Throughout the entire day, the man keeps finding more and more laborers and hiring them to work in the vineyard, so that some have worked​ a very long time, some a moderate amount of time and others have worked but a short time–this causes some tension, notice: “And when evening had come, the owner of the vineyard said to his foreman, ‘Call the laborers and pay them their wages, beginning with the last group to the first.’ And when those hired about the eleventh hour came, each one received a denarius. And when those hired first came, they thought that they would receive more; and they also received each one a denarius. And when they received it, they grumbled at the landowner, saying, ‘These last men have worked only one hour, and you have made them equal to us who have borne the burden and the scorching heat of the day.’”

The men who have worked all day in the scorching sun, believe that they should be compensated for more than the original price. They take offense to the fact that those who only worked for a short time are compensated the same amount for much less work. In a way, we understand their griping. After all, they did work much longer in the scorching sun. However we also understand the landowner. He says; “Friend, I am doing you no wrong; did you not agree with me for a denarius? Take what is yours and go your way, but I wish to give to this last man the same as to you. Is it not lawful for me to do what I wish with what is my own? Or is your eye envious because I am generous?”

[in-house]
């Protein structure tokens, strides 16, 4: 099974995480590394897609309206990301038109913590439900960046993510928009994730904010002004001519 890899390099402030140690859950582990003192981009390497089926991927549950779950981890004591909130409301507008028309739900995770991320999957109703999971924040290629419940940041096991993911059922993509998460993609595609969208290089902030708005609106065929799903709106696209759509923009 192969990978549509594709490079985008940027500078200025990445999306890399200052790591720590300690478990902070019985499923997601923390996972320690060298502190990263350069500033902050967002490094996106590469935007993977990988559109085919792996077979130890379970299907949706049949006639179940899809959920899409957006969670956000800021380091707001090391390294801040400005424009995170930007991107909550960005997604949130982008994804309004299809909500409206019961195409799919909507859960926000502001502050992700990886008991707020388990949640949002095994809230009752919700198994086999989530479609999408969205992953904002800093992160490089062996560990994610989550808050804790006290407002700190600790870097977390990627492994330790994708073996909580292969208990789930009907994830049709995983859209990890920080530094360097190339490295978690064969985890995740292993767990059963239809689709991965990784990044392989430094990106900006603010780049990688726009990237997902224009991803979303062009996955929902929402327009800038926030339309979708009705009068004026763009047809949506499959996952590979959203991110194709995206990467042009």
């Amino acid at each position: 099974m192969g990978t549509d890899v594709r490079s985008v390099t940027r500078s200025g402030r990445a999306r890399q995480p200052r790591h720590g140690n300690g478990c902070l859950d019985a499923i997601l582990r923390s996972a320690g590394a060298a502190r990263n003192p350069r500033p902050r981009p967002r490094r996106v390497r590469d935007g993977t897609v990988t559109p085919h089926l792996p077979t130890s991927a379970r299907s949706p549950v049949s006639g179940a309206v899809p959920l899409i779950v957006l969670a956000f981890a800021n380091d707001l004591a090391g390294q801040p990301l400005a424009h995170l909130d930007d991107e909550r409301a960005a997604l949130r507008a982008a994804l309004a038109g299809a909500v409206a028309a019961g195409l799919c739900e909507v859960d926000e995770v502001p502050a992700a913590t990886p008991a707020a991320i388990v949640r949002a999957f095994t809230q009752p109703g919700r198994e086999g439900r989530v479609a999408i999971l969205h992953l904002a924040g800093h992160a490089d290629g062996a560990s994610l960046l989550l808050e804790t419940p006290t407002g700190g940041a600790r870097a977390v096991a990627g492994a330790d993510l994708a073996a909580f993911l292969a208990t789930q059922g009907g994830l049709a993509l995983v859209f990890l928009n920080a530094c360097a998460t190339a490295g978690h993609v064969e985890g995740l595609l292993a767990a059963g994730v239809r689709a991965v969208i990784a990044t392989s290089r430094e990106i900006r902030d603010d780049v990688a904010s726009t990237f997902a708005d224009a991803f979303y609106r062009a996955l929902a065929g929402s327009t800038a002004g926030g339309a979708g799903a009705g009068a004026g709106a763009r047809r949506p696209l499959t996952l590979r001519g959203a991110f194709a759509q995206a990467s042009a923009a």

It’s entirely true that they agreed to work for the day for a day’s wage. We remember reading, “And when he had agreed with the laborers for a denarius for the day, he sent them into his vineyard.” Why then would the laborers expect more? We also remember that this parable is a response to Peter’s question, “what then will there be for us?” Even though Jesus promised them twelve thrones on which they would judge the 12 tribes of Israel, metaphorically speaking, he also tells Peter this parable to point out that “the last shall be first, and the first last.”

Looking at examples enlightens, let’s take some Vitamin E and search for an Expository Exegesis of Examples. We have read what Jesus said about John the Baptist previously, “Truly, I say to you, among those born of women there has not arisen anyone greater than John the Baptist; yet he who is least in the kingdom of heaven is greater than he.” Jesus then claims that John was “Elijah, who was to come.” Jesus elevated John not only as a prophet, but even more than a prophet, and as the greatest man ever. Yet, Jesus says, “he who is least in the kingdom of heaven is greater than he.”